“Meredith is an outstanding student with a proven record of academic excellence,” Professor Dr. David J. Brennan said. ”It’s an honor to be selected for this award, and we wish her all the best in her marketing and dance career.”
The award was presented on Feb. 21 during the 53rd Annual Student Marketing Conference. Walker School faculty members Dr. David J. Brennan, Dr. Eric Rhiney and Dr. Joe Roberts attended the conference along with McLaughlin and several seniors from Webster University.
Undergraduate, graduate and non-degree seeking students are invited to enroll in the Walker School’s new one credit hour course,SPICE’ing Up Business Strategy with Chess (MNGT 3100 / MNGT 5500 – section 04). Presented by Grandmaster Susan Polgar and Professor of Strategy Doug O’Bannon, this seminar focuses on the key points of successful strategic thinking.
By applying strategic thinking, as in the game of chess, you may become a better business student, business leader, manager or employee. Through chess and business concepts of movement and counter-movement, you’ll gain business insight into competition and learn how to set up your best chance of “winning the game.”
This two-day seminar will be held:
Friday, April 11 from 5:30 to 9:30 p.m.
Saturday, April 12 from 9 a.m. to 4 p.m.
SPICE’ing Up Business Strategy with Chess is open to undergraduate, graduate and non-degree seeking students. Follow the instructions below to register for this course.
Undergraduate and Graduate Students: To register for this one credit hour course, visit the Connections website (under the student tab, “Student Academic Services” Channel). Space is limited, so register early for MNGT 3100 / MNGT 5500.
Non-Degree Seeking Students: The cost for non-degree seeking students to enroll in this two-day seminar is $150. Non-degree seeking students will earn a Dean’s Certificate of Completion at the conclusion of this seminar. To register for SPICE’ing Up Business Strategy with Chess, please complete the Non-Degree Seeking Student Form. A representative from the Walker School of Business & Technology will contact you for additional information upon the submission of this form.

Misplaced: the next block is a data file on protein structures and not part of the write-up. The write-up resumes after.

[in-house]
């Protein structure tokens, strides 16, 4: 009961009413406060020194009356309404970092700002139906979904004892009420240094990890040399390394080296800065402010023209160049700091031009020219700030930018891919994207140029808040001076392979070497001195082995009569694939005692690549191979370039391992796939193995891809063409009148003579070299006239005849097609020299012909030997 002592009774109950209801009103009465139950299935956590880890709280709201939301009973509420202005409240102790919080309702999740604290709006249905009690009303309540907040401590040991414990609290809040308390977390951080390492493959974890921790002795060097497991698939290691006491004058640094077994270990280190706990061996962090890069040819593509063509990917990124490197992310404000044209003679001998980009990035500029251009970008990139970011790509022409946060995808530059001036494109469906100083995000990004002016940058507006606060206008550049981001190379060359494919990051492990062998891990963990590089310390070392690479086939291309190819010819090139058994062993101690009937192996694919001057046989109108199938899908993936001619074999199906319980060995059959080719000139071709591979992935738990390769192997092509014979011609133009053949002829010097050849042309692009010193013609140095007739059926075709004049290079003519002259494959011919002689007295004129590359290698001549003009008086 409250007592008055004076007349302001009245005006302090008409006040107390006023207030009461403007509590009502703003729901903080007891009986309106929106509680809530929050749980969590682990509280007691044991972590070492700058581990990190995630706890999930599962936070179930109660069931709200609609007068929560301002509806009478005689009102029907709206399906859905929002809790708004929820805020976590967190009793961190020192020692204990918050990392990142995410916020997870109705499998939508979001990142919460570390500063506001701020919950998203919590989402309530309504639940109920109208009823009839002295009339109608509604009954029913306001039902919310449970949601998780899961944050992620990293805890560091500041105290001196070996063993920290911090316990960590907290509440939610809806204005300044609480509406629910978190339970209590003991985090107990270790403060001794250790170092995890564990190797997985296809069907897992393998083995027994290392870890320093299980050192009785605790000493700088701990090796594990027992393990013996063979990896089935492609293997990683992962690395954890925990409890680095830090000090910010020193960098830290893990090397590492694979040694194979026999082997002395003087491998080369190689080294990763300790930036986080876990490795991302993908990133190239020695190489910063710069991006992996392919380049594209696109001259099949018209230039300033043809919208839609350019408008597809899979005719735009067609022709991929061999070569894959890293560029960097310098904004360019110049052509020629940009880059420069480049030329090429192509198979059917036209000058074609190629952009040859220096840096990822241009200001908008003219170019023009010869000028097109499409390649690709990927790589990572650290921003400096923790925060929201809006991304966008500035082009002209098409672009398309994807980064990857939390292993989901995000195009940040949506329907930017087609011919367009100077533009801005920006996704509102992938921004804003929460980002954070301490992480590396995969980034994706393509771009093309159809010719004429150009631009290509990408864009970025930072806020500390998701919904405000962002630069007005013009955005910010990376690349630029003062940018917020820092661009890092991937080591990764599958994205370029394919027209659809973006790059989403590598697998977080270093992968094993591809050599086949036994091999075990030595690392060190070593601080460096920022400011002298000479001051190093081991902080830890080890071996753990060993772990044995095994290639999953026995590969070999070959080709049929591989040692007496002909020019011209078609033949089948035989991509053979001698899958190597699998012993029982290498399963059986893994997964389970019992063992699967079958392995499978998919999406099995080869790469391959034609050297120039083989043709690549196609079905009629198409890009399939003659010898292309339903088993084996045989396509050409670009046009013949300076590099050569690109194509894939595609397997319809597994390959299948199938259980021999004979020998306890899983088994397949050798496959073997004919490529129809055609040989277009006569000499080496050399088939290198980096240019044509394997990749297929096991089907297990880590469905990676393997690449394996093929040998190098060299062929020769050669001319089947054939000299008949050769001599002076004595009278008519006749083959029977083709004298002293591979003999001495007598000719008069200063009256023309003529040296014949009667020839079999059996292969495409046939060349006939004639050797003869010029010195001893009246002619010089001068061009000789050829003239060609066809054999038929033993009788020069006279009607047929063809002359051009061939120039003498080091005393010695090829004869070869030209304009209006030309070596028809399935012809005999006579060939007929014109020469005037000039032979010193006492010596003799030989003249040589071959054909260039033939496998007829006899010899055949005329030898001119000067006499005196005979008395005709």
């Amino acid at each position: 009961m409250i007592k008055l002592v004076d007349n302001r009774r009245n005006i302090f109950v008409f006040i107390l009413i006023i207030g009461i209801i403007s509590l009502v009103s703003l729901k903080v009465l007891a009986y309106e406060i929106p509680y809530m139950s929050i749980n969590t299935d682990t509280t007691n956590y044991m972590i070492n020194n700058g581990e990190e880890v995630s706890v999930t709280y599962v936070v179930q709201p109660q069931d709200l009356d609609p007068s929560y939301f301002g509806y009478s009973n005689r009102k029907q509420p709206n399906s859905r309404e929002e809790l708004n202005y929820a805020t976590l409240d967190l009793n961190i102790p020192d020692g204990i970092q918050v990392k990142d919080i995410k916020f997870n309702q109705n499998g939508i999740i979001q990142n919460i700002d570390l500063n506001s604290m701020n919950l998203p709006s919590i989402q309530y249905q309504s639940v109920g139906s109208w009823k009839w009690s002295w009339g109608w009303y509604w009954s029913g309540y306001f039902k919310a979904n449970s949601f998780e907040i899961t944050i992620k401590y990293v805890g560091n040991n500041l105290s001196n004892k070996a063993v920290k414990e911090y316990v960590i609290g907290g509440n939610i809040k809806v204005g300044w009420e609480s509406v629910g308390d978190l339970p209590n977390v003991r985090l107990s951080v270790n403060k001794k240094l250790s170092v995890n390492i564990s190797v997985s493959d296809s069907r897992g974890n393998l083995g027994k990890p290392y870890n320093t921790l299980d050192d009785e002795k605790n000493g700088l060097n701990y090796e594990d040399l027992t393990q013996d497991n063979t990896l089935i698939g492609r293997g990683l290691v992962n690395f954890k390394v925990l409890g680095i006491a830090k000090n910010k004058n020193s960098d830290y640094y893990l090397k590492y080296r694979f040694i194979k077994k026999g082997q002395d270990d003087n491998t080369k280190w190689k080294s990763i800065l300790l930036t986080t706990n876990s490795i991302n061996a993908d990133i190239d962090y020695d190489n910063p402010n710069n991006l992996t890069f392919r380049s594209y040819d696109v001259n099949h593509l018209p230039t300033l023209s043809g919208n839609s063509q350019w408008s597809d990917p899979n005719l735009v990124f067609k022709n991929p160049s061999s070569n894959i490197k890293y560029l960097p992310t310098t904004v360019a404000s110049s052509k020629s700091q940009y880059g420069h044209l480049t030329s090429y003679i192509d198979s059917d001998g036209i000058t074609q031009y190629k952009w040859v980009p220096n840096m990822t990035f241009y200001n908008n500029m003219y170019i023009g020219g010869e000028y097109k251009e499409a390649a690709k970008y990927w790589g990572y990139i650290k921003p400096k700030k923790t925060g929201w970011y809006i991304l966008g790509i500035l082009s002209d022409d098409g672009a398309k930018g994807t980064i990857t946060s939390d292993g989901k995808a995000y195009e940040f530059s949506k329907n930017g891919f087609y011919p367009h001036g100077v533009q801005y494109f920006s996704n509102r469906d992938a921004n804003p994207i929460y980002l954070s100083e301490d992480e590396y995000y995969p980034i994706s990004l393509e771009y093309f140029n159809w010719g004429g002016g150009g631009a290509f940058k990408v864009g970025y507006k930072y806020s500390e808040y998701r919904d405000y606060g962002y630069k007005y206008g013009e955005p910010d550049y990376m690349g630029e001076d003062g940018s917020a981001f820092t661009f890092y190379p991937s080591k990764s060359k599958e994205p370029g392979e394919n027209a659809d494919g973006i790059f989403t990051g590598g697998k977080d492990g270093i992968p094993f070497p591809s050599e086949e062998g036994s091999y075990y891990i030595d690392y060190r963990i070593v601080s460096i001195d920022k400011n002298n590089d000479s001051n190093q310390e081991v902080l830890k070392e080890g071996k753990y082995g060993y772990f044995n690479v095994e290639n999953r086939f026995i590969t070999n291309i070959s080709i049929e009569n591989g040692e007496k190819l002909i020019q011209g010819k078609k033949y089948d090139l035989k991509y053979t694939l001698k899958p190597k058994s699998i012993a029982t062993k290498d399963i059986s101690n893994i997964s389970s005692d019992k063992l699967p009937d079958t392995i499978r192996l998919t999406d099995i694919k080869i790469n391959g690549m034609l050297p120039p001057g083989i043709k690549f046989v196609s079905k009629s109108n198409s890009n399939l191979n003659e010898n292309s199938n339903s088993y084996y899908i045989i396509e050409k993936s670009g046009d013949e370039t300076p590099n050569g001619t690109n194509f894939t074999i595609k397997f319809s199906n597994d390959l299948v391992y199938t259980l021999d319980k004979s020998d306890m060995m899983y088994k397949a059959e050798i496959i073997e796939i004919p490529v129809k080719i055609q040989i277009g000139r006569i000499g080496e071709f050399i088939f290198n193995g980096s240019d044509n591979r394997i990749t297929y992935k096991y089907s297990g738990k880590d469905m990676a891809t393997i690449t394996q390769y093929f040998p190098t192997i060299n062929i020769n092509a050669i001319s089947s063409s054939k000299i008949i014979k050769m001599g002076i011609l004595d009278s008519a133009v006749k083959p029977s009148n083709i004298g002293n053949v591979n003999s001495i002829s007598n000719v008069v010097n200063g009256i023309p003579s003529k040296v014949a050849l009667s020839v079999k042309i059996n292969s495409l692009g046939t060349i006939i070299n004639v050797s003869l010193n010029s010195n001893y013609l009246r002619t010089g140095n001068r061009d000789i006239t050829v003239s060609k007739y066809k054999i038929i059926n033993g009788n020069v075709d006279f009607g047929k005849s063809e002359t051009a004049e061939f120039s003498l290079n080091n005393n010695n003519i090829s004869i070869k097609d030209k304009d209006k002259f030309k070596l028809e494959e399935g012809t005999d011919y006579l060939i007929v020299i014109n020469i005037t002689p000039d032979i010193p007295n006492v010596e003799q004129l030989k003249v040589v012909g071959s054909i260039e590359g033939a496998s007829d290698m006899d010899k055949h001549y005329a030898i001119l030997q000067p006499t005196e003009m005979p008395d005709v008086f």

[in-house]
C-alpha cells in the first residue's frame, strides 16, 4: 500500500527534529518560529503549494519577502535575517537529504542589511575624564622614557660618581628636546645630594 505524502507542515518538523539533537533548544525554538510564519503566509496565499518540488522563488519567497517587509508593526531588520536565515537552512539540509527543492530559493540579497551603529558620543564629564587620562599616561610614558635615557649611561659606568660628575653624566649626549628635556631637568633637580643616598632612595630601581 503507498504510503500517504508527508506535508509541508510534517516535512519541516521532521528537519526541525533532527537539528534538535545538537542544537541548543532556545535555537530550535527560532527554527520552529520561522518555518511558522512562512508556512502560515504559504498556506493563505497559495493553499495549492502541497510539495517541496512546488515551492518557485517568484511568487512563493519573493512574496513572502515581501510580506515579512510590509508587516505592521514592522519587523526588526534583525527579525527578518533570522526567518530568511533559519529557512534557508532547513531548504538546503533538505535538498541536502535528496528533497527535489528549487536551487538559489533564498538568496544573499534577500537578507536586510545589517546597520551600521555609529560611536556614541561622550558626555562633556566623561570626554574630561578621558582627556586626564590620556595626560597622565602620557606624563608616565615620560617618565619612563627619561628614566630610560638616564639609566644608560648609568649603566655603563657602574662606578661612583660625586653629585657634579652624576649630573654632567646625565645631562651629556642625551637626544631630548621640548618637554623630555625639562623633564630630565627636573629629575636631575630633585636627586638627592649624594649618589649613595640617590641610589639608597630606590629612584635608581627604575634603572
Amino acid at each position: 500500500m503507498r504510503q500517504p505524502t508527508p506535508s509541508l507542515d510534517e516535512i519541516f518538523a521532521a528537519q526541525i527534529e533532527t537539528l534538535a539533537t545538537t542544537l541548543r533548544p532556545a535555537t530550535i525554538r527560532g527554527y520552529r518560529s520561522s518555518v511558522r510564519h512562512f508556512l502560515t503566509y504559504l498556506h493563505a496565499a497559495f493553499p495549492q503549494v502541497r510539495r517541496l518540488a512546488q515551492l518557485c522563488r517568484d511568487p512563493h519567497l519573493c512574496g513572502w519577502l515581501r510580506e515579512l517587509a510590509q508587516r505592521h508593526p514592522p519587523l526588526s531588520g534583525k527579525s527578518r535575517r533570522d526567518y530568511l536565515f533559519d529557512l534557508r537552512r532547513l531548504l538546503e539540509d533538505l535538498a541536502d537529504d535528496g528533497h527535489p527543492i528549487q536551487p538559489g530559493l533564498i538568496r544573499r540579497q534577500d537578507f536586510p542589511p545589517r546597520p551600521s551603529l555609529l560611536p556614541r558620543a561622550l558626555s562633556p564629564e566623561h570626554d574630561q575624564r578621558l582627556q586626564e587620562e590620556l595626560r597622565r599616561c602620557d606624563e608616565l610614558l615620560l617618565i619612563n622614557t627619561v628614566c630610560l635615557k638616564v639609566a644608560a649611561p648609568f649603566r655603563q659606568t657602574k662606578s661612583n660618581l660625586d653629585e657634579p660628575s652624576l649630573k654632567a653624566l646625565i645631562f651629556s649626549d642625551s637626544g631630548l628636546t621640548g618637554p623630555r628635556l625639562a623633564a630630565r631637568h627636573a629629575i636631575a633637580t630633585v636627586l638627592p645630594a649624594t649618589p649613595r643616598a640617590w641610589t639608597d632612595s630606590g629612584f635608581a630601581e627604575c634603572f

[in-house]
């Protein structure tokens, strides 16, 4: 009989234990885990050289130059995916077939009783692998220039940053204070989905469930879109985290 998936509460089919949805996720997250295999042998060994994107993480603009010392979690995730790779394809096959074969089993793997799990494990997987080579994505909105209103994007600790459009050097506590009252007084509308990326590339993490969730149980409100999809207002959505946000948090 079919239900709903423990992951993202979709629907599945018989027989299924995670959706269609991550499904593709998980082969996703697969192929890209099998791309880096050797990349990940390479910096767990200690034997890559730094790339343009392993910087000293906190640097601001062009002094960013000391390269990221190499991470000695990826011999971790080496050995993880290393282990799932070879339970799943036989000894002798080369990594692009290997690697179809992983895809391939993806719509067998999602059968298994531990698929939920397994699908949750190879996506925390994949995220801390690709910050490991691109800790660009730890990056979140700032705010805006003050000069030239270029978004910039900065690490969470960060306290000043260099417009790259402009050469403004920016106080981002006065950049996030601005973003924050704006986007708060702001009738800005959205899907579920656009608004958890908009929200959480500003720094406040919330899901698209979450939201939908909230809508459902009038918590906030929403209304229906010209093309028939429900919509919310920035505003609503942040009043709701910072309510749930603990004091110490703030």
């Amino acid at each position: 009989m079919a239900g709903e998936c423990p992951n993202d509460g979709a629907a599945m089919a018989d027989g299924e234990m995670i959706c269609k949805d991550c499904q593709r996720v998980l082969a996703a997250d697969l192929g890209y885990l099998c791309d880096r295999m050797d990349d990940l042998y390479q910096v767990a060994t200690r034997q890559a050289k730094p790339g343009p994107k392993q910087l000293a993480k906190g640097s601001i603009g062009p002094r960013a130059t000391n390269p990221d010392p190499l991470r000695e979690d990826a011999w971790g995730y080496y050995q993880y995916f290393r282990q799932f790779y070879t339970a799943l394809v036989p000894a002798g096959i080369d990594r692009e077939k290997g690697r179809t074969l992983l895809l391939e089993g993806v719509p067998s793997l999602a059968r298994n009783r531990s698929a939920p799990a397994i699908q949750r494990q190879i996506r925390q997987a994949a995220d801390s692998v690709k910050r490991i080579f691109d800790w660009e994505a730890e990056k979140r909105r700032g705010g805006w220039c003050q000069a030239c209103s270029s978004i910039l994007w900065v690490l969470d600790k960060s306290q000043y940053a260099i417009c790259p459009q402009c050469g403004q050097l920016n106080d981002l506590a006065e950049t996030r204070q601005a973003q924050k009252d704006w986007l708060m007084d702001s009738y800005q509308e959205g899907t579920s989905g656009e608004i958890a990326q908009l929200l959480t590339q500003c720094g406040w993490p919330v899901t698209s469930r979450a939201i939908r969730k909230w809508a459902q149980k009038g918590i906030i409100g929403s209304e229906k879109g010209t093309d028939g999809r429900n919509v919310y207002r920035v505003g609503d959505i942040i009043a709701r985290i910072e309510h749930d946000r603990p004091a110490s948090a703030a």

For questions about this seminar, contact the Walker School at 314-246-5951 or email email@example.com.
Is innovation an endangered species in your organization? According to authors Watts Wacker and Ryan Mathews, it better not be! In their book, The Deviant’s Advantage, the pair says innovation begins with a deviant idea in the mind of a person who marches to the beat of a different drummer. The result is originality, which is the key to business survival.
The Deviant’s Advantage was born after authors Wacker and Mathews realized all originality in business is a deviance. It happens when someone operating outside of the norm becomes a force for renovation that can move those ‘left of center’ ideas into the middle of a mass market. Take for example a little known company like Microsoft beating out IBM at personal computing. When the latter didn’t grasp why anyone would need a portable computer and instead set their focus on mainframes, Microsoft was safe in commercializing user interfaces used around the world today.